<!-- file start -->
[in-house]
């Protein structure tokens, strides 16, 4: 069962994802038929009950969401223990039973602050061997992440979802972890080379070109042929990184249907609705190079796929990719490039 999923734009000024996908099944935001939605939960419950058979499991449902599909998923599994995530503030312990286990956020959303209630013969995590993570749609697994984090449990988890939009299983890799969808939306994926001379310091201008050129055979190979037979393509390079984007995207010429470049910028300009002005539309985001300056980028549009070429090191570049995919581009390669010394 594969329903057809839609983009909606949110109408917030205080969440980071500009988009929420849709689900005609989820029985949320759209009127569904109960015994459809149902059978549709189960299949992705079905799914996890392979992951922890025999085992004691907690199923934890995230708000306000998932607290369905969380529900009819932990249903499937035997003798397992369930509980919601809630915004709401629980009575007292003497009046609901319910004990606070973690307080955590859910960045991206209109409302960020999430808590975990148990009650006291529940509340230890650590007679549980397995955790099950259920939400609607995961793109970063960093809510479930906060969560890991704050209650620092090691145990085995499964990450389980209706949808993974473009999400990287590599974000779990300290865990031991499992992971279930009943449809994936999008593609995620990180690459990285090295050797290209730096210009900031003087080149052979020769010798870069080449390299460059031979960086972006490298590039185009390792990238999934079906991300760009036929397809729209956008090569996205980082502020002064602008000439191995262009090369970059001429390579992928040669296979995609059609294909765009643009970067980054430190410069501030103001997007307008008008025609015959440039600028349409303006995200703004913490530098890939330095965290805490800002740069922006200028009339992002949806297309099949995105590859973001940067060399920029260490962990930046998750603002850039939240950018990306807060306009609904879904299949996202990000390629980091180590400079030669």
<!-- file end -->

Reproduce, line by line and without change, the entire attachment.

[in-house]
């Protein structure tokens, strides 16, 4: 069962994802038929009950969401223990039973602050061997992440979802972890080379070109042929990184249907609705190079796929990719490039 999923734009000024996908099944935001939605939960419950058979499991449902599909998923599994995530503030312990286990956020959303209630013969995590993570749609697994984090449990988890939009299983890799969808939306994926001379310091201008050129055979190979037979393509390079984007995207010429470049910028300009002005539309985001300056980028549009070429090191570049995919581009390669010394 594969329903057809839609983009909606949110109408917030205080969440980071500009988009929420849709689900005609989820029985949320759209009127569904109960015994459809149902059978549709189960299949992705079905799914996890392979992951922890025999085992004691907690199923934890995230708000306000998932607290369905969380529900009819932990249903499937035997003798397992369930509980919601809630915004709401629980009575007292003497009046609901319910004990606070973690307080955590859910960045991206209109409302960020999430808590975990148990009650006291529940509340230890650590007679549980397995955790099950259920939400609607995961793109970063960093809510479930906060969560890991704050209650620092090691145990085995499964990450389980209706949808993974473009999400990287590599974000779990300290865990031991499992992971279930009943449809994936999008593609995620990180690459990285090295050797290209730096210009900031003087080149052979020769010798870069080449390299460059031979960086972006490298590039185009390792990238999934079906991300760009036929397809729209956008090569996205980082502020002064602008000439191995262009090369970059001429390579992928040669296979995609059609294909765009643009970067980054430190410069501030103001997007307008008008025609015959440039600028349409303006995200703004913490530098890939330095965290805490800002740069922006200028009339992002949806297309099949995105590859973001940067060399920029260490962990930046998750603002850039939240950018990306807060306009609904879904299949996202990000390629980091180590400079030669």